Running is fantastic! Building strength and motivating us to keep pushing forward, but it can be detrimental.

Every initial contact in your gait cycle is a potential Injury as 2-3 times the normal ground reaction force is exerted on your landing foot. Peroneal tendonitis is one of those injuries which can cause pain and dysfunction, and can linger for months with no resolution even with rest. Leaving it untreated can lead to weak ankles, recurrent ankle sprains, and surgical repair.

What is the Peroneal Tendon?

There are two peroneal tendons running along the outer border of the ankle and foot: the peroneus longus and peroneus brevis.

What can go wrong?

The function of the peroneal tendons are to help stabilize the ankle, and to evert and plantarflex the foot. They are important during the final stage of toe-off.

In terms of acute injuries along the area of the peroneal tendons, runners may suffer tendonitis, tendon tear or rupture, fracture to the 5th metatarsal bone, and dislocation or subluxation of the peroneals from the peroneal groove. These injuries often associated with disruption to the anterior talofibular and calcaneofibular ligaments of the ankle.

Chronic injuries are generally overuse injuries strongly associated with a person’s biomechanics and include longitudinal tendon tears, recurrent tendon subluxation, tendon scarring and thickening, progressively worsening arthritis and weak ankles.


The causes of peroneal problems are:

• Over-exertion and over-training
• Incorrect running technique
• Inadequate stretching or weak stabilizer muscle groups
• Lateral foot collapse allowing overload on the outer portion of your feet

However, the most common cause of Peroneal injury is when a runner inverts the foot (normally while landing) and quickly experiencing an ankle inversion sprain, but many runners run through this until the pain kicks in. Neglecting the injury would cause a compensated gait pattern that will affect other parts of your body as you adjust to functioning with an injured limb.

Runners should perform immediate treatment to reduce the pain and damaged tissue:

Rest – focus on another body area while training, allowing this one to recover
Check for bruising – bruising may indicate a rupture or tear; it’s best to seek treatment promptly
Ice compression therapy – 10 minutes up to 4 times a day
Immobilize – elastic tape (in case it swells), or a cast boot for severe cases, for at least 2-3 weeks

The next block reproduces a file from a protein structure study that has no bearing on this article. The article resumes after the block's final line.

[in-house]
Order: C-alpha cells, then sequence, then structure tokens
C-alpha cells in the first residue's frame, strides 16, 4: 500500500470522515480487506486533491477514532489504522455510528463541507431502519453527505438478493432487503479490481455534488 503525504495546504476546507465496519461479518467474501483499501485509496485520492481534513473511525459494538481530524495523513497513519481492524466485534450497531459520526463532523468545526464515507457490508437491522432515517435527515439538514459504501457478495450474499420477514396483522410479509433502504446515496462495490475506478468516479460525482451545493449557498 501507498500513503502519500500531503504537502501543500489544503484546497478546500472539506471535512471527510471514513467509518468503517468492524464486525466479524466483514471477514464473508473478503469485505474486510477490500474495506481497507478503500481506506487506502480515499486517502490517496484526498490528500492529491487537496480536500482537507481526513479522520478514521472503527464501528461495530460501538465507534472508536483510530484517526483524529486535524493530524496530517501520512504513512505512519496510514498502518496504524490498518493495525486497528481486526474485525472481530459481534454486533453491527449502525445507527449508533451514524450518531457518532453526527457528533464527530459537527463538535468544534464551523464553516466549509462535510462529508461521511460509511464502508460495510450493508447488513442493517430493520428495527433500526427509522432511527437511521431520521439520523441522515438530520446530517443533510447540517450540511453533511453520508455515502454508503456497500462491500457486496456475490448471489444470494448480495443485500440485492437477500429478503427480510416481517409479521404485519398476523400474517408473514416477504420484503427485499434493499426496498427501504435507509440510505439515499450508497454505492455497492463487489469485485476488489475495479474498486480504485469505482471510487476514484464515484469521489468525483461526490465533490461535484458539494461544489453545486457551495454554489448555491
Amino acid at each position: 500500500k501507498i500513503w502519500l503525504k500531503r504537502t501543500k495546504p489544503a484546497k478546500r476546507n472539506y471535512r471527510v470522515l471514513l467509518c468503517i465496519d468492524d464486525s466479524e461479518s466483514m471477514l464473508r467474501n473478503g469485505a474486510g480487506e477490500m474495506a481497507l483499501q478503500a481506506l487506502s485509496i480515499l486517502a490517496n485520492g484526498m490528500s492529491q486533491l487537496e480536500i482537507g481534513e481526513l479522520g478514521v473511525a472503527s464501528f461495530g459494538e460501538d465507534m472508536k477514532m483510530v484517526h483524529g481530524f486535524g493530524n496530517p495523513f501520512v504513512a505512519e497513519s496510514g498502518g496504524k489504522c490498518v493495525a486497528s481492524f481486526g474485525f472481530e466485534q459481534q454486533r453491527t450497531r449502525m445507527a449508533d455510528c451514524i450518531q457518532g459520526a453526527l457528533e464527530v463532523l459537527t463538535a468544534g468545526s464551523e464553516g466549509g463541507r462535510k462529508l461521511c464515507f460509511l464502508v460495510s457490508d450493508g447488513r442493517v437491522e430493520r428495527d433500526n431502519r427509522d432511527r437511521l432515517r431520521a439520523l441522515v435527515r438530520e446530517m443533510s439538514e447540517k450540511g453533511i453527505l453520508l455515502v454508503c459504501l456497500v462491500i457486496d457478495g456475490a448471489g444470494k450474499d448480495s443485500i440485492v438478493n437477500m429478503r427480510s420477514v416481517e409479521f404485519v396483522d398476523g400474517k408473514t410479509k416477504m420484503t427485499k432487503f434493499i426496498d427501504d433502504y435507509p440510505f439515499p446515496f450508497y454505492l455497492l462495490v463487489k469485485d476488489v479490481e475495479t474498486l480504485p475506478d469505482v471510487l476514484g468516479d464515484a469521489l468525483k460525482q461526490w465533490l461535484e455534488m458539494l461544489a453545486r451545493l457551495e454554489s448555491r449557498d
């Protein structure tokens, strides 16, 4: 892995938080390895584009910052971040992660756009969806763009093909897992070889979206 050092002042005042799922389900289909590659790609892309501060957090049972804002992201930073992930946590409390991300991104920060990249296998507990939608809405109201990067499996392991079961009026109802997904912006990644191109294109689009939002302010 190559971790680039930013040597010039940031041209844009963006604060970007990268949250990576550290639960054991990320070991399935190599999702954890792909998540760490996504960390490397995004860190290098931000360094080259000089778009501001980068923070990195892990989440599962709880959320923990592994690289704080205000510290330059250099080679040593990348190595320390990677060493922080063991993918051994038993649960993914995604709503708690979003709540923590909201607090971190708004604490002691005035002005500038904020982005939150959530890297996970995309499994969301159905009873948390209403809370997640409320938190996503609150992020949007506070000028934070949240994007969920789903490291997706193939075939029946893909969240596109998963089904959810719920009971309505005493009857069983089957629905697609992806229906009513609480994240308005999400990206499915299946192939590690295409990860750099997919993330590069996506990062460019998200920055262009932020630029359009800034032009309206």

Gentle stretching – for rehab after acute injury resolution, invert the foot pulling the peroneals gently
Gentle massage – for rehab after acute injury resolution, increases blood flow to the area of injury
Footwear change – for preventing injury recurrence, ensure your shoes are not supinating your feet

If the pain persists or continues to recur, please see a specialist. They will be looking to rule out underlying problems such as undiagnosed fractures and tears and to check your biomechanics (gait) for any aggravating factors and compensatory mechanisms.

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Podiatrists can help using the following modalities (and more):

• Biomechanical assessment and diagnostic investigation
• Sports taping
• Myofascial release
• Daily activity modification advice
• Ultrasound therapy
• Compression Sleeves
• Orthotics and shoe modifications

Please remember that the pain may not actually be due to a peroneal tendon injury. It could be due to some other cause, and should be properly evaluated.


Prevention is key for such problems with your ankle.

A few tips to avoid getting down with Peroneal Tendonitis include:

• Increase mileage and intensity cautiously
• Run on level surfaces
• Wear proper running shoes and have them fitted
• Stretch your muscles and release tension through sports massage
• Strengthen your body through cross-training; vary your workout regimes
• Ensure your running style is suitable for your body and muscle strength
• See a specialist if you experience foot or ankle pain, injury, weakness or recurrent problems